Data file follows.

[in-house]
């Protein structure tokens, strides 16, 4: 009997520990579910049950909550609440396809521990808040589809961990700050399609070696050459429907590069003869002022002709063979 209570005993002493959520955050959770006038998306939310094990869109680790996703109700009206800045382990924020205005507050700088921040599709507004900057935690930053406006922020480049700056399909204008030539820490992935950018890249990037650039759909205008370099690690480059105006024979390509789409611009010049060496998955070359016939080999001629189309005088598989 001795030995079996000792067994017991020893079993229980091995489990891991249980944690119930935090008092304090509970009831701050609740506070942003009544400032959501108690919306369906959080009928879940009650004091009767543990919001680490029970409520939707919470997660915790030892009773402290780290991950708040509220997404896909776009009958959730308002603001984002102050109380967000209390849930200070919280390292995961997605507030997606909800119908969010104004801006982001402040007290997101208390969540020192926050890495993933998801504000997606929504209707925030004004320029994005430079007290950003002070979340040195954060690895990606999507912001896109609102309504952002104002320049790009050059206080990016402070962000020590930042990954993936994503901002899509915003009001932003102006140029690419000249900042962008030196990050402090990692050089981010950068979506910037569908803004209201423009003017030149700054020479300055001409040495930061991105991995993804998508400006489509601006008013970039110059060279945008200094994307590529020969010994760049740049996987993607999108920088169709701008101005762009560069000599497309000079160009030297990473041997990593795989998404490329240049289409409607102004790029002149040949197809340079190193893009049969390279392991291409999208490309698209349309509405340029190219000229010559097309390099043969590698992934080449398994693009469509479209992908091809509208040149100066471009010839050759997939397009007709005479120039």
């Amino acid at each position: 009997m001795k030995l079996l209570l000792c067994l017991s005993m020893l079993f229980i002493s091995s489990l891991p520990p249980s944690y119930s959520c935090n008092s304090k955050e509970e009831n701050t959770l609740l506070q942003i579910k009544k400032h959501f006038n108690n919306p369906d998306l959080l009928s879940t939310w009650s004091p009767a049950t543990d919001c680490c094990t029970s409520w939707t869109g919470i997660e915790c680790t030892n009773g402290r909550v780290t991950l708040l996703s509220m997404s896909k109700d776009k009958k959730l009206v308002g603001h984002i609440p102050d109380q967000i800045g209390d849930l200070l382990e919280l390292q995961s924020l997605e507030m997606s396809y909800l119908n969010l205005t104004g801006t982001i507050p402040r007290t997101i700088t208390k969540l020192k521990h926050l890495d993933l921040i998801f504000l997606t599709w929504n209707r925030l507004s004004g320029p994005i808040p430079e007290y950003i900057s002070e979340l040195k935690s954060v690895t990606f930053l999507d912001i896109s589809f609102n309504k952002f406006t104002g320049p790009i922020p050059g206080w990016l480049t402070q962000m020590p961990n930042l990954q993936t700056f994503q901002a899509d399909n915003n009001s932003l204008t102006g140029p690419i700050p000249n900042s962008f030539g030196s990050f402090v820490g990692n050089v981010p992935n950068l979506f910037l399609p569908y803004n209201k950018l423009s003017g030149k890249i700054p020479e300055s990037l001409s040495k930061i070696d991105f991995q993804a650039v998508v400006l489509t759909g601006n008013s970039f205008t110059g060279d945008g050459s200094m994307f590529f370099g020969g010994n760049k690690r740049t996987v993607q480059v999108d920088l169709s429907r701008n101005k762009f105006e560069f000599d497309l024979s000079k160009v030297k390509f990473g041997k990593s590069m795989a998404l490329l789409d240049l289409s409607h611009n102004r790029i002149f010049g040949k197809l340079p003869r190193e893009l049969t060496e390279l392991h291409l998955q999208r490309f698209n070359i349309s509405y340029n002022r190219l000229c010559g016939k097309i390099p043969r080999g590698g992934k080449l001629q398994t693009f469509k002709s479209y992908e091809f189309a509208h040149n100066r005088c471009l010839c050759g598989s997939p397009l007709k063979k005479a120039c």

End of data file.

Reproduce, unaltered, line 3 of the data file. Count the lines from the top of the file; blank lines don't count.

């Amino acid at each position: 009997m001795k030995l079996l209570l000792c067994l017991s005993m020893l079993f229980i002493s091995s489990l891991p520990p249980s944690y119930s959520c935090n008092s304090k955050e509970e009831n701050t959770l609740l506070q942003i579910k009544k400032h959501f006038n108690n919306p369906d998306l959080l009928s879940t939310w009650s004091p009767a049950t543990d919001c680490c094990t029970s409520w939707t869109g919470i997660e915790c680790t030892n009773g402290r909550v780290t991950l708040l996703s509220m997404s896909k109700d776009k009958k959730l009206v308002g603001h984002i609440p102050d109380q967000i800045g209390d849930l200070l382990e919280l390292q995961s924020l997605e507030m997606s396809y909800l119908n969010l205005t104004g801006t982001i507050p402040r007290t997101i700088t208390k969540l020192k521990h926050l890495d993933l921040i998801f504000l997606t599709w929504n209707r925030l507004s004004g320029p994005i808040p430079e007290y950003i900057s002070e979340l040195k935690s954060v690895t990606f930053l999507d912001i896109s589809f609102n309504k952002f406006t104002g320049p790009i922020p050059g206080w990016l480049t402070q962000m020590p961990n930042l990954q993936t700056f994503q901002a899509d399909n915003n009001s932003l204008t102006g140029p690419i700050p000249n900042s962008f030539g030196s990050f402090v820490g990692n050089v981010p992935n950068l979506f910037l399609p569908y803004n209201k950018l423009s003017g030149k890249i700054p020479e300055s990037l001409s040495k930061i070696d991105f991995q993804a650039v998508v400006l489509t759909g601006n008013s970039f205008t110059g060279d945008g050459s200094m994307f590529f370099g020969g010994n760049k690690r740049t996987v993607q480059v999108d920088l169709s429907r701008n101005k762009f105006e560069f000599d497309l024979s000079k160009v030297k390509f990473g041997k990593s590069m795989a998404l490329l789409d240049l289409s409607h611009n102004r790029i002149f010049g040949k197809l340079p003869r190193e893009l049969t060496e390279l392991h291409l998955q999208r490309f698209n070359i349309s509405y340029n002022r190219l000229c010559g016939k097309i390099p043969r080999g590698g992934k080449l001629q398994t693009f469509k002709s479209y992908e091809f189309a509208h040149n100066r005088c471009l010839c050759g598989s997939p397009l007709k063979k005479a120039c």